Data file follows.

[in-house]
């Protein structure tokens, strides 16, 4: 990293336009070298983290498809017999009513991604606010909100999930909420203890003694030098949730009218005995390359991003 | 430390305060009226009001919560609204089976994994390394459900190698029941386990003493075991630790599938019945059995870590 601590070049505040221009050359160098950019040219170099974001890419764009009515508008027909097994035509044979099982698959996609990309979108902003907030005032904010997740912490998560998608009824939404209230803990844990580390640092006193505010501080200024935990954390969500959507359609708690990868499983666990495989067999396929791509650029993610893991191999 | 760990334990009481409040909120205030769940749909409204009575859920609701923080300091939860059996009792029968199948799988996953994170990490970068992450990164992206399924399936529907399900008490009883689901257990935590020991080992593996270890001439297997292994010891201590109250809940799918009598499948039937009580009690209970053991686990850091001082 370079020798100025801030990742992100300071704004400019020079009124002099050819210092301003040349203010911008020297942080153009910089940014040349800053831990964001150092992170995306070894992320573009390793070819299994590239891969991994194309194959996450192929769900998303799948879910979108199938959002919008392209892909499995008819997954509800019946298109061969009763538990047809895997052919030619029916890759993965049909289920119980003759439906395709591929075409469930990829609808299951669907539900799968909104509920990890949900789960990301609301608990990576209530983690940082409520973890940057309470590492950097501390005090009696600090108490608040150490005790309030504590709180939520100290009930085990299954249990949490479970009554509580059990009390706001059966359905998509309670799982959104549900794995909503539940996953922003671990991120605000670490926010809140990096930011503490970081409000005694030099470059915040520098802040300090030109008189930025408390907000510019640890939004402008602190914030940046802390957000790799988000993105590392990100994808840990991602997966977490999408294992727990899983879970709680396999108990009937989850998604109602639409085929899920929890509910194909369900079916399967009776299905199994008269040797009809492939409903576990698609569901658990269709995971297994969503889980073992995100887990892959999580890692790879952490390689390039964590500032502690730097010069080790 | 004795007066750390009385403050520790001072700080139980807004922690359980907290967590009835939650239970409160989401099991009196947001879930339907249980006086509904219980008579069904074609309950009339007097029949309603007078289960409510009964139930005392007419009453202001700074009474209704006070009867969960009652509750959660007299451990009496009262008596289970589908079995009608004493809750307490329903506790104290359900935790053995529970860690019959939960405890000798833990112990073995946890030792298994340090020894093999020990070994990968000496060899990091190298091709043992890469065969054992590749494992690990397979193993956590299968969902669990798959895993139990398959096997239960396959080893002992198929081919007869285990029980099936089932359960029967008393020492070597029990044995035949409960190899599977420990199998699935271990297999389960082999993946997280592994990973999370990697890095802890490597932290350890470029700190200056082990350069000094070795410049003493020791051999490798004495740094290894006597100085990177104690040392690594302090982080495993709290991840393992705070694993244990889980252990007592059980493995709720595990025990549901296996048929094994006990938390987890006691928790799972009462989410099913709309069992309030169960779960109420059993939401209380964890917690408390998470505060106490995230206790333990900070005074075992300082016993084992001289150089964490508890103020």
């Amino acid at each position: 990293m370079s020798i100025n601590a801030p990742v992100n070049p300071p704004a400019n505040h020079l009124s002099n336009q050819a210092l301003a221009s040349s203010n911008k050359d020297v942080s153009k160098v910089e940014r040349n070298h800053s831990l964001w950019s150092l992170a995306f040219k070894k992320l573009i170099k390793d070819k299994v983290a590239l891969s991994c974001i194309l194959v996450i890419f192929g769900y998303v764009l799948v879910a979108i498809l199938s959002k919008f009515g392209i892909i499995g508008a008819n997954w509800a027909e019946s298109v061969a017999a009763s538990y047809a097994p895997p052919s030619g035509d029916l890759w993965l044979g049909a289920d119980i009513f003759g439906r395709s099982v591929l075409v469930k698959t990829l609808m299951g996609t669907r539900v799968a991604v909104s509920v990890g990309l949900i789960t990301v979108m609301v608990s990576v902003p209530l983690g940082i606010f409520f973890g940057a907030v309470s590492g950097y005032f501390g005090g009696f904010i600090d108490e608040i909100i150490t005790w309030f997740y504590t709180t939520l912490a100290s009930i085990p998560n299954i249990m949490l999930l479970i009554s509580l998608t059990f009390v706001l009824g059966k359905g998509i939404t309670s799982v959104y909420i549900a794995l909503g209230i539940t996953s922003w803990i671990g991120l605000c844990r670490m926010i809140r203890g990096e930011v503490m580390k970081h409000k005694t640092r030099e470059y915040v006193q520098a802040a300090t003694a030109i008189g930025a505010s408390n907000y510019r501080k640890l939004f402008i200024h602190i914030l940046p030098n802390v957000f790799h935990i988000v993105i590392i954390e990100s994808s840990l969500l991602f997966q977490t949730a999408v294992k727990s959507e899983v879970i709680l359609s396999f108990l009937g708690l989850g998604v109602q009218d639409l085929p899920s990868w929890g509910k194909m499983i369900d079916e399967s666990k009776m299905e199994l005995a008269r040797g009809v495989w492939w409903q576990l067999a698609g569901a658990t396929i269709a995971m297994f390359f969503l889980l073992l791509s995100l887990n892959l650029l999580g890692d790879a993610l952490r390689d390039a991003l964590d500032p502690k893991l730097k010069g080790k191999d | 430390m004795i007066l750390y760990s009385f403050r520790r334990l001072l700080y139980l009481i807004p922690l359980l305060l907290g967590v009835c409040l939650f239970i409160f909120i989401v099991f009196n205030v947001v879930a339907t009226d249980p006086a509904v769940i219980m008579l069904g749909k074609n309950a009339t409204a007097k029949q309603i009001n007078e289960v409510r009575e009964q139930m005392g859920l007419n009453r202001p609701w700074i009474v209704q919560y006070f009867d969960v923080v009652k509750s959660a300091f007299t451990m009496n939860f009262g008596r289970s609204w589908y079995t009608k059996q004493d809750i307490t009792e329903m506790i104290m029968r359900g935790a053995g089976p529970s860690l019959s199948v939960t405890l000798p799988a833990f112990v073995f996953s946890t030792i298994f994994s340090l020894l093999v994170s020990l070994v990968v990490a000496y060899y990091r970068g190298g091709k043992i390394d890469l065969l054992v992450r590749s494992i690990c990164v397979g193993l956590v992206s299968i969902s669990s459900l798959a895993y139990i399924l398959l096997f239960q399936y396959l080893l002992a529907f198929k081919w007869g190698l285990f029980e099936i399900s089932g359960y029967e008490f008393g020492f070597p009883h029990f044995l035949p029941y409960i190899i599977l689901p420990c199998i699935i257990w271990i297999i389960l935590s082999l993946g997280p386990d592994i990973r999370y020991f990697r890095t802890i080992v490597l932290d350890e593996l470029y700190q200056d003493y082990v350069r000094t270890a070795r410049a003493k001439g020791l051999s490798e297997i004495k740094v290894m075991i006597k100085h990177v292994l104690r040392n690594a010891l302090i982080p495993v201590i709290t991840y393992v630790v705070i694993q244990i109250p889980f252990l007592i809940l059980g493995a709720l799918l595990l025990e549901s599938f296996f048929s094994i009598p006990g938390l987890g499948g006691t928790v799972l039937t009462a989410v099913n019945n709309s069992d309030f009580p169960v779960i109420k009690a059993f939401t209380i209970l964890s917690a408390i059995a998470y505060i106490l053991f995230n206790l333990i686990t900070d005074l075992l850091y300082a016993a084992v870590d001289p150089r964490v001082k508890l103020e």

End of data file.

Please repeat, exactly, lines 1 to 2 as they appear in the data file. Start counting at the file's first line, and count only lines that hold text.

[in-house]
């Protein structure tokens, strides 16, 4: 990293336009070298983290498809017999009513991604606010909100999930909420203890003694030098949730009218005995390359991003 | 430390305060009226009001919560609204089976994994390394459900190698029941386990003493075991630790599938019945059995870590 601590070049505040221009050359160098950019040219170099974001890419764009009515508008027909097994035509044979099982698959996609990309979108902003907030005032904010997740912490998560998608009824939404209230803990844990580390640092006193505010501080200024935990954390969500959507359609708690990868499983666990495989067999396929791509650029993610893991191999 | 760990334990009481409040909120205030769940749909409204009575859920609701923080300091939860059996009792029968199948799988996953994170990490970068992450990164992206399924399936529907399900008490009883689901257990935590020991080992593996270890001439297997292994010891201590109250809940799918009598499948039937009580009690209970053991686990850091001082 370079020798100025801030990742992100300071704004400019020079009124002099050819210092301003040349203010911008020297942080153009910089940014040349800053831990964001150092992170995306070894992320573009390793070819299994590239891969991994194309194959996450192929769900998303799948879910979108199938959002919008392209892909499995008819997954509800019946298109061969009763538990047809895997052919030619029916890759993965049909289920119980003759439906395709591929075409469930990829609808299951669907539900799968909104509920990890949900789960990301609301608990990576209530983690940082409520973890940057309470590492950097501390005090009696600090108490608040150490005790309030504590709180939520100290009930085990299954249990949490479970009554509580059990009390706001059966359905998509309670799982959104549900794995909503539940996953922003671990991120605000670490926010809140990096930011503490970081409000005694030099470059915040520098802040300090030109008189930025408390907000510019640890939004402008602190914030940046802390957000790799988000993105590392990100994808840990991602997966977490999408294992727990899983879970709680396999108990009937989850998604109602639409085929899920929890509910194909369900079916399967009776299905199994008269040797009809492939409903576990698609569901658990269709995971297994969503889980073992995100887990892959999580890692790879952490390689390039964590500032502690730097010069080790 | 004795007066750390009385403050520790001072700080139980807004922690359980907290967590009835939650239970409160989401099991009196947001879930339907249980006086509904219980008579069904074609309950009339007097029949309603007078289960409510009964139930005392007419009453202001700074009474209704006070009867969960009652509750959660007299451990009496009262008596289970589908079995009608004493809750307490329903506790104290359900935790053995529970860690019959939960405890000798833990112990073995946890030792298994340090020894093999020990070994990968000496060899990091190298091709043992890469065969054992590749494992690990397979193993956590299968969902669990798959895993139990398959096997239960396959080893002992198929081919007869285990029980099936089932359960029967008393020492070597029990044995035949409960190899599977420990199998699935271990297999389960082999993946997280592994990973999370990697890095802890490597932290350890470029700190200056082990350069000094070795410049003493020791051999490798004495740094290894006597100085990177104690040392690594302090982080495993709290991840393992705070694993244990889980252990007592059980493995709720595990025990549901296996048929094994006990938390987890006691928790799972009462989410099913709309069992309030169960779960109420059993939401209380964890917690408390998470505060106490995230206790333990900070005074075992300082016993084992001289150089964490508890103020």